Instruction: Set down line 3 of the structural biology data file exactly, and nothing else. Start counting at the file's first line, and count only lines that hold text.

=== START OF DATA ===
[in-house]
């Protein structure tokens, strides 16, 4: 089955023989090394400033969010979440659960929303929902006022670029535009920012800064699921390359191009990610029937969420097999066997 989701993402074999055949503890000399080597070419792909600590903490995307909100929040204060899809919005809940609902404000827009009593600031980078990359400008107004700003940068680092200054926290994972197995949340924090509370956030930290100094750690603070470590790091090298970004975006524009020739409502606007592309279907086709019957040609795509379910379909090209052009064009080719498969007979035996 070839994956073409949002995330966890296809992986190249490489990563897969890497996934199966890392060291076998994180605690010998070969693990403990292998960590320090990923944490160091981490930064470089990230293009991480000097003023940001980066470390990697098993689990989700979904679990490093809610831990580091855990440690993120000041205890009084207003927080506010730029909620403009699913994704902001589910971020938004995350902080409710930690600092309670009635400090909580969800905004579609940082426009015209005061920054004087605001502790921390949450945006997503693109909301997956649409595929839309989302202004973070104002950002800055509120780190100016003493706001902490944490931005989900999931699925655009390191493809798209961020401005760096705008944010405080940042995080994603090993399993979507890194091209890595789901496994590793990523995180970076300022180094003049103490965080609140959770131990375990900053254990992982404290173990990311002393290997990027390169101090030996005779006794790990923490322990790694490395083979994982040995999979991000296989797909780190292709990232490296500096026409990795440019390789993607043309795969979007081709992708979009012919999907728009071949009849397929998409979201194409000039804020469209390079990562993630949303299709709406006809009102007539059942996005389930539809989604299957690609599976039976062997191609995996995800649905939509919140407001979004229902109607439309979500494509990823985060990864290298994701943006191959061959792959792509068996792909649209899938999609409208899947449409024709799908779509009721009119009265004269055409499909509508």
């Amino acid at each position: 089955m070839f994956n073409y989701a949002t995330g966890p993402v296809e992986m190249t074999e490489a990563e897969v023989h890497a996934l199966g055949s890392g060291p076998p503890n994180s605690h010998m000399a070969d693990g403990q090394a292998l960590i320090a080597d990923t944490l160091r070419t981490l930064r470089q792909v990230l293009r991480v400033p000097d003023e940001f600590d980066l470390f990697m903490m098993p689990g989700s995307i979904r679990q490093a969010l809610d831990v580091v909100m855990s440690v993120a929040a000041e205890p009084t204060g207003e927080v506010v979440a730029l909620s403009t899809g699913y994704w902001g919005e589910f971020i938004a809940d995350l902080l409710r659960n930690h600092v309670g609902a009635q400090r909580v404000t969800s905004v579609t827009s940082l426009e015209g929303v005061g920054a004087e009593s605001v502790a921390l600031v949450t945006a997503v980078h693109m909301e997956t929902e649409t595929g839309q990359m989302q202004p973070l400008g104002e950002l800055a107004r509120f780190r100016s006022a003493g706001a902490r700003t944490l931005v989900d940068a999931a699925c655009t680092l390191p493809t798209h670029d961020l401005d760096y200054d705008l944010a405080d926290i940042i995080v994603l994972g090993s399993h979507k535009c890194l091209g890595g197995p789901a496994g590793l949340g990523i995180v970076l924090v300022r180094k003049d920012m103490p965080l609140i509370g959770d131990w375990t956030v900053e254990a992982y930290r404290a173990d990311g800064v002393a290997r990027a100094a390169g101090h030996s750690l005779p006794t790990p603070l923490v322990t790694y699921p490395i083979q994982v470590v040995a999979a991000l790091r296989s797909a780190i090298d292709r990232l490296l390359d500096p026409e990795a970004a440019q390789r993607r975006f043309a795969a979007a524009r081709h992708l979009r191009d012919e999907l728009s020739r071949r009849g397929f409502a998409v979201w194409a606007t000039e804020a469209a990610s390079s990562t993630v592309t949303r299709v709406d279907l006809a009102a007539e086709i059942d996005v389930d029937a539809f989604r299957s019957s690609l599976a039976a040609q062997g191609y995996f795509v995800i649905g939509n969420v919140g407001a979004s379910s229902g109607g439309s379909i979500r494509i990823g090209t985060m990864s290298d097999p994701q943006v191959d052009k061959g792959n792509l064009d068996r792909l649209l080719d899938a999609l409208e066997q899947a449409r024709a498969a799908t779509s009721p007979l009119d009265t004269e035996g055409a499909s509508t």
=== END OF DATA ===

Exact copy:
């Amino acid at each position: 089955m070839f994956n073409y989701a949002t995330g966890p993402v296809e992986m190249t074999e490489a990563e897969v023989h890497a996934l199966g055949s890392g060291p076998p503890n994180s605690h010998m000399a070969d693990g403990q090394a292998l960590i320090a080597d990923t944490l160091r070419t981490l930064r470089q792909v990230l293009r991480v400033p000097d003023e940001f600590d980066l470390f990697m903490m098993p689990g989700s995307i979904r679990q490093a969010l809610d831990v580091v909100m855990s440690v993120a929040a000041e205890p009084t204060g207003e927080v506010v979440a730029l909620s403009t899809g699913y994704w902001g919005e589910f971020i938004a809940d995350l902080l409710r659960n930690h600092v309670g609902a009635q400090r909580v404000t969800s905004v579609t827009s940082l426009e015209g929303v005061g920054a004087e009593s605001v502790a921390l600031v949450t945006a997503v980078h693109m909301e997956t929902e649409t595929g839309q990359m989302q202004p973070l400008g104002e950002l800055a107004r509120f780190r100016s006022a003493g706001a902490r700003t944490l931005v989900d940068a999931a699925c655009t680092l390191p493809t798209h670029d961020l401005d760096y200054d705008l944010a405080d926290i940042i995080v994603l994972g090993s399993h979507k535009c890194l091209g890595g197995p789901a496994g590793l949340g990523i995180v970076l924090v300022r180094k003049d920012m103490p965080l609140i509370g959770d131990w375990t956030v900053e254990a992982y930290r404290a173990d990311g800064v002393a290997r990027a100094a390169g101090h030996s750690l005779p006794t790990p603070l923490v322990t790694y699921p490395i083979q994982v470590v040995a999979a991000l790091r296989s797909a780190i090298d292709r990232l490296l390359d500096p026409e990795a970004a440019q390789r993607r975006f043309a795969a979007a524009r081709h992708l979009r191009d012919e999907l728009s020739r071949r009849g397929f409502a998409v979201w194409a606007t000039e804020a469209a990610s390079s990562t993630v592309t949303r299709v709406d279907l006809a009102a007539e086709i059942d996005v389930d029937a539809f989604r299957s019957s690609l599976a039976a040609q062997g191609y995996f795509v995800i649905g939509n969420v919140g407001a979004s379910s229902g109607g439309s379909i979500r494509i990823g090209t985060m990864s290298d097999p994701q943006v191959d052009k061959g792959n792509l064009d068996r792909l649209l080719d899938a999609l409208e066997q899947a449409r024709a498969a799908t779509s009721p007979l009119d009265t004269e035996g055409a499909s509508t």